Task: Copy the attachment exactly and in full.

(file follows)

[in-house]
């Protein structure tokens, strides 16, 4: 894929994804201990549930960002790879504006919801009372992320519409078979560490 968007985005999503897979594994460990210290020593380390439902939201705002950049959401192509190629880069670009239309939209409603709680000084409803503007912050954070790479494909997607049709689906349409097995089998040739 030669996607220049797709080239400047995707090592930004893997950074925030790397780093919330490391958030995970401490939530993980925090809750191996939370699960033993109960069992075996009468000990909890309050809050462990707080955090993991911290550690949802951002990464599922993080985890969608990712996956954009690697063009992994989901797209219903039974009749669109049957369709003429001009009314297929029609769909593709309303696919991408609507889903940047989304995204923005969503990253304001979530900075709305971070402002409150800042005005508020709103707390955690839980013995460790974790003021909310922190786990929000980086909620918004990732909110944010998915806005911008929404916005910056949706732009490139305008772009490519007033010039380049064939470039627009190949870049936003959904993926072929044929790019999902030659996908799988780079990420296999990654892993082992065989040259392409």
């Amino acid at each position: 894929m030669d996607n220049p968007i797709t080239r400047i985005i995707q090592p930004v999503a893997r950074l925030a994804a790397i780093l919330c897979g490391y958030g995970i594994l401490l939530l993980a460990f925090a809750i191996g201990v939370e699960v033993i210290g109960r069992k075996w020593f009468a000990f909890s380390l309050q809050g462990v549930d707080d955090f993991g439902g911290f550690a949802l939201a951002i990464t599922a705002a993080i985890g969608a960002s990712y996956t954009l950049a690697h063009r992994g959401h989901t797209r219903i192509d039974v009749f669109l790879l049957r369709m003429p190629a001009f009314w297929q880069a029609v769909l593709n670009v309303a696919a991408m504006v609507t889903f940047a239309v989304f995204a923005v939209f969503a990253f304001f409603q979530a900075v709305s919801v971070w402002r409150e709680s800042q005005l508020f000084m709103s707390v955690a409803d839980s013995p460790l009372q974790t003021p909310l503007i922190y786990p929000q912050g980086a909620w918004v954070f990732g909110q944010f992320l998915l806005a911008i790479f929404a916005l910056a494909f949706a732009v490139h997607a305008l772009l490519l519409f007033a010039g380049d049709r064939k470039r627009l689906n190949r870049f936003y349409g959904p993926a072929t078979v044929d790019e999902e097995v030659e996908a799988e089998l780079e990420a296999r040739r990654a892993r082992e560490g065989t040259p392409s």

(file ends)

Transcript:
[in-house]
């Protein structure tokens, strides 16, 4: 894929994804201990549930960002790879504006919801009372992320519409078979560490 968007985005999503897979594994460990210290020593380390439902939201705002950049959401192509190629880069670009239309939209409603709680000084409803503007912050954070790479494909997607049709689906349409097995089998040739 030669996607220049797709080239400047995707090592930004893997950074925030790397780093919330490391958030995970401490939530993980925090809750191996939370699960033993109960069992075996009468000990909890309050809050462990707080955090993991911290550690949802951002990464599922993080985890969608990712996956954009690697063009992994989901797209219903039974009749669109049957369709003429001009009314297929029609769909593709309303696919991408609507889903940047989304995204923005969503990253304001979530900075709305971070402002409150800042005005508020709103707390955690839980013995460790974790003021909310922190786990929000980086909620918004990732909110944010998915806005911008929404916005910056949706732009490139305008772009490519007033010039380049064939470039627009190949870049936003959904993926072929044929790019999902030659996908799988780079990420296999990654892993082992065989040259392409």
């Amino acid at each position: 894929m030669d996607n220049p968007i797709t080239r400047i985005i995707q090592p930004v999503a893997r950074l925030a994804a790397i780093l919330c897979g490391y958030g995970i594994l401490l939530l993980a460990f925090a809750i191996g201990v939370e699960v033993i210290g109960r069992k075996w020593f009468a000990f909890s380390l309050q809050g462990v549930d707080d955090f993991g439902g911290f550690a949802l939201a951002i990464t599922a705002a993080i985890g969608a960002s990712y996956t954009l950049a690697h063009r992994g959401h989901t797209r219903i192509d039974v009749f669109l790879l049957r369709m003429p190629a001009f009314w297929q880069a029609v769909l593709n670009v309303a696919a991408m504006v609507t889903f940047a239309v989304f995204a923005v939209f969503a990253f304001f409603q979530a900075v709305s919801v971070w402002r409150e709680s800042q005005l508020f000084m709103s707390v955690a409803d839980s013995p460790l009372q974790t003021p909310l503007i922190y786990p929000q912050g980086a909620w918004v954070f990732g909110q944010f992320l998915l806005a911008i790479f929404a916005l910056a494909f949706a732009v490139h997607a305008l772009l490519l519409f007033a010039g380049d049709r064939k470039r627009l689906n190949r870049f936003y349409g959904p993926a072929t078979v044929d790019e999902e097995v030659e996908a799988e089998l780079e990420a296999r040739r990654a892993r082992e560490g065989t040259p392409s």